I. What does it take to qualify for an 80/20 combo loan - is eligibility income-dependent? Loan size-dependent? Credit rating-dependent?


It comes down to the acronym I.C.E.
Income,
Credit,
Equity (or Assets. But ICA is a dumb acronym!)

How yours balances out determines what programs you qualify for. Given the incredibly competitive financial markets, and what you've described about your scenario, I'd be willing to bet you qualify for a high LTV (loan-to-value) loan if you wanted one.

II. Which is the cheapest loan - 80/10/10 vs 80/15/5 vs 80/20? (Cheapest overall interest rate.)

Think hard and I'd bet you could guess this answer...

Clue; which has more risk to the lenders? Whichless risk?

That's right!
80-10-10 is cheapest,
the higher CLTV (combined loan to value) the two loans, the higher the interest rate on the 2nd mortgage or HELOC (Home Equity Line Of Credit.)
80-20 is the most expensive overall blended interest rate... though it's still usually cheaper on a monthly basis than a similar singly loan with PMI... sometimes even if you put 5% down!

III. In this era of low-interest fixed loans does it make any sense at all to go for an ARM? At what terms?

Well... you know in these days of low cost apples, if you're baking a pumpkin pie would it make sense to buy apples?

Of course ARMS make sense today as in any other era.

ARMs are loans with a timeframe customized for the expected length of use of the loan! If you expect to stay in your loan for 5 years, give or take 1, the best loan Fiinancially and Foolishly would be a variant of the 5/1 ARM! You would save anywhere from 1/2% to 1 1/2% on the interest rate... and when isn't THAT intelligent?!?!?!!!!

IV. What kind of a fee does a mortgage broker charge and how does he/she make his/her money? Commission on loan amount similar to the realtor's commission on the home sale price?

Don't get me started on the differences between loan origination compensation versus realtors levels of compensation...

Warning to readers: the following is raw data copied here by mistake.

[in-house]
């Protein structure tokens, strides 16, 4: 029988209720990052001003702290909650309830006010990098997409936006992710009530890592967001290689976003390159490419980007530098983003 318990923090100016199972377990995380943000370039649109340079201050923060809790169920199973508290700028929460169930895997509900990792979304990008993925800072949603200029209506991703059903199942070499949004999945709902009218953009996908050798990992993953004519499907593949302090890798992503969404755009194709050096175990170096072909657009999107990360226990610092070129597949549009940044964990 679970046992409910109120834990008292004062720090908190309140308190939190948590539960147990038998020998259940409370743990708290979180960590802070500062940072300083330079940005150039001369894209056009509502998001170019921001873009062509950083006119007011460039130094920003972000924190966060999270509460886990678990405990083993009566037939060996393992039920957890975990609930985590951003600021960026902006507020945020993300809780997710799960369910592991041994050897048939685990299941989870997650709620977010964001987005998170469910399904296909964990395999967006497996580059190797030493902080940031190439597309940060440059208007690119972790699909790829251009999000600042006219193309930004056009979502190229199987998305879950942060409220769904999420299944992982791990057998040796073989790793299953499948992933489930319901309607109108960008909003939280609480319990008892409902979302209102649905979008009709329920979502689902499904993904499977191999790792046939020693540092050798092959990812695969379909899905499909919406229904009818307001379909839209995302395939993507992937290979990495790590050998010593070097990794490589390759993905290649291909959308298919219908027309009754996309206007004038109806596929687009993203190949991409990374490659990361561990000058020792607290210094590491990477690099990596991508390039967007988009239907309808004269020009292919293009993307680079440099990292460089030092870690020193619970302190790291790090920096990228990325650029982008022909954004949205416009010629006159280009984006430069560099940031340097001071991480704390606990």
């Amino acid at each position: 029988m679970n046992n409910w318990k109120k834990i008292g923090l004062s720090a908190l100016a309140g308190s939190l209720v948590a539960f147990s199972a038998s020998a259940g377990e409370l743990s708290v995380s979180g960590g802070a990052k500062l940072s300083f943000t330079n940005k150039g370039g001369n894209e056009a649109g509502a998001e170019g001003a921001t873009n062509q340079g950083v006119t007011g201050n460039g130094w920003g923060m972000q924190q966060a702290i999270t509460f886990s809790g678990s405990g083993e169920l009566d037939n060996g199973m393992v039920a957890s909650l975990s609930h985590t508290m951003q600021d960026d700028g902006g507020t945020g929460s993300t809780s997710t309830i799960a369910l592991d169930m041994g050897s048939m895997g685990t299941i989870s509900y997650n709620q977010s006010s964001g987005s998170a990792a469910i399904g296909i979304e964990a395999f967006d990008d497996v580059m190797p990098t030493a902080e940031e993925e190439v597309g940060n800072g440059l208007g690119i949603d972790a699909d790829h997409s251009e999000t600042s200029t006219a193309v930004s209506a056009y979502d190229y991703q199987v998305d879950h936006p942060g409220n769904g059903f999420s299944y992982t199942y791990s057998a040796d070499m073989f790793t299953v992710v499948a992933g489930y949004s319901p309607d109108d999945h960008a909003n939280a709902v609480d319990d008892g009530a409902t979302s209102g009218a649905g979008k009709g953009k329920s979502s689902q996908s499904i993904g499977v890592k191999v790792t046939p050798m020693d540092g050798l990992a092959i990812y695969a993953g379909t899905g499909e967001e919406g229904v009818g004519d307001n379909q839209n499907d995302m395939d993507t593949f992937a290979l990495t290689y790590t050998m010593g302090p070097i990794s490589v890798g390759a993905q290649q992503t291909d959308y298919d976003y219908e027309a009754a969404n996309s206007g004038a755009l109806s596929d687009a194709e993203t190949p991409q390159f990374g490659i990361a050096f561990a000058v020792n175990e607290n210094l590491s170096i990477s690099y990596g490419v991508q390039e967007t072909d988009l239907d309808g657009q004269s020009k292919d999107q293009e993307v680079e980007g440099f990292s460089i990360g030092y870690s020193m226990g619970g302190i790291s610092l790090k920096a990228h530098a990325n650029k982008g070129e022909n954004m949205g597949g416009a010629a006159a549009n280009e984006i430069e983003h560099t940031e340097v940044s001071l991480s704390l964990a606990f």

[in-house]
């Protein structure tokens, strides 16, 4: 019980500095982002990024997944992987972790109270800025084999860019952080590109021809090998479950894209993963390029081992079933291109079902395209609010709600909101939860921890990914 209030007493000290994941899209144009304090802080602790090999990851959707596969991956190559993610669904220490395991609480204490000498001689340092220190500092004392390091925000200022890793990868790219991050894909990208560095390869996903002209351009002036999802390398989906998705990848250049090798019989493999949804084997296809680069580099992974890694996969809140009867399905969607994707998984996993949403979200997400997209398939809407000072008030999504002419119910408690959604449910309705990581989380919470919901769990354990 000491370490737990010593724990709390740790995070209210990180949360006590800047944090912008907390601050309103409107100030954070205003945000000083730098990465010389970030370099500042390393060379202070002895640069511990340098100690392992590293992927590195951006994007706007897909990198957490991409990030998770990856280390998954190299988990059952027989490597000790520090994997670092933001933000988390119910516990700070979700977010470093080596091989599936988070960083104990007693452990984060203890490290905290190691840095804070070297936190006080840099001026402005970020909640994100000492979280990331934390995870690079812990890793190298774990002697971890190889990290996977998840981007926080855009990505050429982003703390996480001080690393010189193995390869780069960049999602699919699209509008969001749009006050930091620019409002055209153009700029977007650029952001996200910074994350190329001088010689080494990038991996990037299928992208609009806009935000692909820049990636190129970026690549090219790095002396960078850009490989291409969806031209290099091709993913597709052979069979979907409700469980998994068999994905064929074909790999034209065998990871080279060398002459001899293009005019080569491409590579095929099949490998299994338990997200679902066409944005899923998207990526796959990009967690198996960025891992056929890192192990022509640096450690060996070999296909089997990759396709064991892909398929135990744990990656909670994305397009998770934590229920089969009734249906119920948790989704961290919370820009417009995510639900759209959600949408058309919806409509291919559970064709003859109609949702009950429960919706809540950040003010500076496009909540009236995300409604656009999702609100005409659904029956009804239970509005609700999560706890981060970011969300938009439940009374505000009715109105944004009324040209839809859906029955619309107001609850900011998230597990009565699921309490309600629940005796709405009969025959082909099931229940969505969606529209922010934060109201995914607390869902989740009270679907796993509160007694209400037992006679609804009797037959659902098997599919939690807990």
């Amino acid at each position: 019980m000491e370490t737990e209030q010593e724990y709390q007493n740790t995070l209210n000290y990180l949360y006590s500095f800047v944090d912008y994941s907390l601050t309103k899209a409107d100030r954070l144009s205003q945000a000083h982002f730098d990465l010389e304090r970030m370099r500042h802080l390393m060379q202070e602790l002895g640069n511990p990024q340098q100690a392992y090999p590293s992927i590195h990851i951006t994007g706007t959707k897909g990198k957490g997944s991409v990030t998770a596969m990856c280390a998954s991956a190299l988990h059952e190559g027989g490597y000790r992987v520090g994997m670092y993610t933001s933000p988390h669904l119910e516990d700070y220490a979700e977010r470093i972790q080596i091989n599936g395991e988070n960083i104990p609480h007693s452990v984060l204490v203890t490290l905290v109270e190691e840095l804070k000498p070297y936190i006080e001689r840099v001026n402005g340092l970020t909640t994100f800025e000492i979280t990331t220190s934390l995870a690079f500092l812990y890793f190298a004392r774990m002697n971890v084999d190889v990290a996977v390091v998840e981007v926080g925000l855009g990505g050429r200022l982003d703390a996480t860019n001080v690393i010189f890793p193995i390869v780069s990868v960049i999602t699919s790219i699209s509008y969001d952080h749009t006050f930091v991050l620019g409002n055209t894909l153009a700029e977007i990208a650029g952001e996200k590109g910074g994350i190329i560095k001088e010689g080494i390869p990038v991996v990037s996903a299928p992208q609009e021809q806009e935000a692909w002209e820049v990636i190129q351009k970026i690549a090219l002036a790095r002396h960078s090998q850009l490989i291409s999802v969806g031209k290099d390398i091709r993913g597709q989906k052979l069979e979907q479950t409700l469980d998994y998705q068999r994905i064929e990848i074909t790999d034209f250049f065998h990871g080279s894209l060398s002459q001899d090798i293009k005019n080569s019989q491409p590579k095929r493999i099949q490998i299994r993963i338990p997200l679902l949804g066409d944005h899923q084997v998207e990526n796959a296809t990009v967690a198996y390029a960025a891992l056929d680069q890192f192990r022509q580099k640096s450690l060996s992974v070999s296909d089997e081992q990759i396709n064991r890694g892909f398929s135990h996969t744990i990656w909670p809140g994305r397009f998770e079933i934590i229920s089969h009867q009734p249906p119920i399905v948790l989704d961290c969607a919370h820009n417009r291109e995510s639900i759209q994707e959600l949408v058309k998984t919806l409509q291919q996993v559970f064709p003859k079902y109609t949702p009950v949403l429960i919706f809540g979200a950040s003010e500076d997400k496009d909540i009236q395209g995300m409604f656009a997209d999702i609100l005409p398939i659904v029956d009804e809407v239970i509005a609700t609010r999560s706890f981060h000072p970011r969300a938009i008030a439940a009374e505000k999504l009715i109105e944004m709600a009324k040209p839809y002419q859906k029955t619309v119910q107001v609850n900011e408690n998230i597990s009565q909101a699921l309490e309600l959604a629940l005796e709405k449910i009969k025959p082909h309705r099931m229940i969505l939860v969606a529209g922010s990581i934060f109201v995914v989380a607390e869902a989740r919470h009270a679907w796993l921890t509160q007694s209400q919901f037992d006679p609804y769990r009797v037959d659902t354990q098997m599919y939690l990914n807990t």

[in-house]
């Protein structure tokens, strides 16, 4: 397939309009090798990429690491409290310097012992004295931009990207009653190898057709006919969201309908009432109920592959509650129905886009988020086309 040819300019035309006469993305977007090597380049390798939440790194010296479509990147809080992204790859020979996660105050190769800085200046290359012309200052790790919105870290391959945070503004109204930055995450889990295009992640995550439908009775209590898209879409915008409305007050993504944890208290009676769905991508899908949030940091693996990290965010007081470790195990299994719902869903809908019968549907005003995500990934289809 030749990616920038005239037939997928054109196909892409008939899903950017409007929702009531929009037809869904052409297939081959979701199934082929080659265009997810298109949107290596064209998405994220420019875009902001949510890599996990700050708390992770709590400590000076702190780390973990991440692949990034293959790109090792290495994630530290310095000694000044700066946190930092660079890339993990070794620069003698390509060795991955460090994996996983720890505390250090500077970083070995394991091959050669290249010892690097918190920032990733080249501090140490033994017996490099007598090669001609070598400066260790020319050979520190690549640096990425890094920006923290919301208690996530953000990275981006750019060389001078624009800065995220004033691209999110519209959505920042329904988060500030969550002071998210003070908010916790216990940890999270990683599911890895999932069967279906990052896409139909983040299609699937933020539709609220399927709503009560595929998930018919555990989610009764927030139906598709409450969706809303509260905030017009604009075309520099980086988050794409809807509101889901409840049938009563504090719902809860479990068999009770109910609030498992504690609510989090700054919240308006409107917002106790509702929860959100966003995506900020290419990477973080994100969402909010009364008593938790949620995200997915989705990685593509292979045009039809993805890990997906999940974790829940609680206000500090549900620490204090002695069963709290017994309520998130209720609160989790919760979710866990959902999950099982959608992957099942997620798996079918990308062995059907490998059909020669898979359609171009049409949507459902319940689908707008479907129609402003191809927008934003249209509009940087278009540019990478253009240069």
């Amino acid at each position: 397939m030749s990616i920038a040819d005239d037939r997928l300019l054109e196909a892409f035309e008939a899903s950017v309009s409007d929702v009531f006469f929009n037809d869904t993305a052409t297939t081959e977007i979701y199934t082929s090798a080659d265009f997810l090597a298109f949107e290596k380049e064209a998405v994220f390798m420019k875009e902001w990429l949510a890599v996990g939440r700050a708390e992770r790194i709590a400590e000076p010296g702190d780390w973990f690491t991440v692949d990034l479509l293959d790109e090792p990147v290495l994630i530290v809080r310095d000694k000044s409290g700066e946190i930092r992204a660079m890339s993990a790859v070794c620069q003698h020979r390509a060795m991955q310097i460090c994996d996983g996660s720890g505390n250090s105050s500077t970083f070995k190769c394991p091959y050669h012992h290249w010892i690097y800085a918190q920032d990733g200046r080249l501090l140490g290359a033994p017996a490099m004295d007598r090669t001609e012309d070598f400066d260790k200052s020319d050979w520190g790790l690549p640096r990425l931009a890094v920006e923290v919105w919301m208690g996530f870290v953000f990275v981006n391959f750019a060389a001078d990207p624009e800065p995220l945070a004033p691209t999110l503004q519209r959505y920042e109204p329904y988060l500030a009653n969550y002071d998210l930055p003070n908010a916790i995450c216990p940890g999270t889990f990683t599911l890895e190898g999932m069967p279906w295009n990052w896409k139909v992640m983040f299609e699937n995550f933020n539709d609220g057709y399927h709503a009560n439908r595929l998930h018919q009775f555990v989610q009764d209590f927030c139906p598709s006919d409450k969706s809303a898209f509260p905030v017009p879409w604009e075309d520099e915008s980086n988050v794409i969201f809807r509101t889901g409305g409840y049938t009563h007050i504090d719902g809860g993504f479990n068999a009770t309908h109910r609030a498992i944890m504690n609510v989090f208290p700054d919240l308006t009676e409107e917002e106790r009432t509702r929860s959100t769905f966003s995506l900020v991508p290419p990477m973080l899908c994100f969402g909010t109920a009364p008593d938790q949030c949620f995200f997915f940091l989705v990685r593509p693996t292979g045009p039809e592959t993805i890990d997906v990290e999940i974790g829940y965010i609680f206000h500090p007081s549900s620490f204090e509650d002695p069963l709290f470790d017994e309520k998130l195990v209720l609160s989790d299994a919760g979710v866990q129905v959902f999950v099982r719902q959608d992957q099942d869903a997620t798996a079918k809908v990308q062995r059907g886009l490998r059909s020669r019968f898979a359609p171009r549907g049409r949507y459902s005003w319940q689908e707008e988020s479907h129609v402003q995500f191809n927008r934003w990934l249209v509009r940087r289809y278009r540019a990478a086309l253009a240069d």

Liz and I might never speak to each other again (I forget... are we speaking now?)

Mortgage brokers get paid from one or both of 2 sources;
1) the borrower,
2) the lender.

As for that matter, that's where the money comes from to pay any lending organization. Everyone is fighting for the same business on the same competitive battlegrounds... so the often-voiced banker's arguments about them being cheaper because of not charging originations is obviously hogwash. If anyone can get away with making more money, I guarantee they will... every single day of the week!

In General, you won't get a better financial deal from any party than you will from an excellent loan broker who's straightforward, honest, and experienced.

In general, you won't get the attention of a good loan officer unless there's at least $1,500 in it for them (from SOMEWHERE.)

(This is where I know I'll lose folks... especially those who desperately want to hold on to the dream of tricking the professionals or getting something for nothing. Let there forever be one thing clear; You'll ALWAYS end up with the quality you bargained for... one way or t'other!)

No matter what you do, and whoever you finance with... the straight costs will be about the same (assuming you don't get completely blindly screwed by being ignorant of the process.) The bottom line differences will be WHERE those costs are hidden or disclosed, and how well your served by program choice and structure.

Go back to those assumptions above... THOSE are the priorities, regardless of which building or title your professional uses. I'd pick an honest banker over a sleazy broker every day... and there are certaily plenty of all flavors in every organization.

Quality usually has references, though, so don't be sloppy... do your diligence and call or email the references. Don't just accept written testimonials on pretty websites or brochures.

I'm sure I will have more questions but anticipating the forthcoming answers! By the way, I tried to do a search for some of these topics on this board and came up empty-handed so if there is a specific post number I should peruse, please indicate

If you searched and came up dry, ask away! Don't be shy if someone barks once in awhile about common questions. Good for you for searching!!

If the above was helpful, snap "recommend."

Keep it coming!
Dave Donhoff
Lic. Mortgage Broker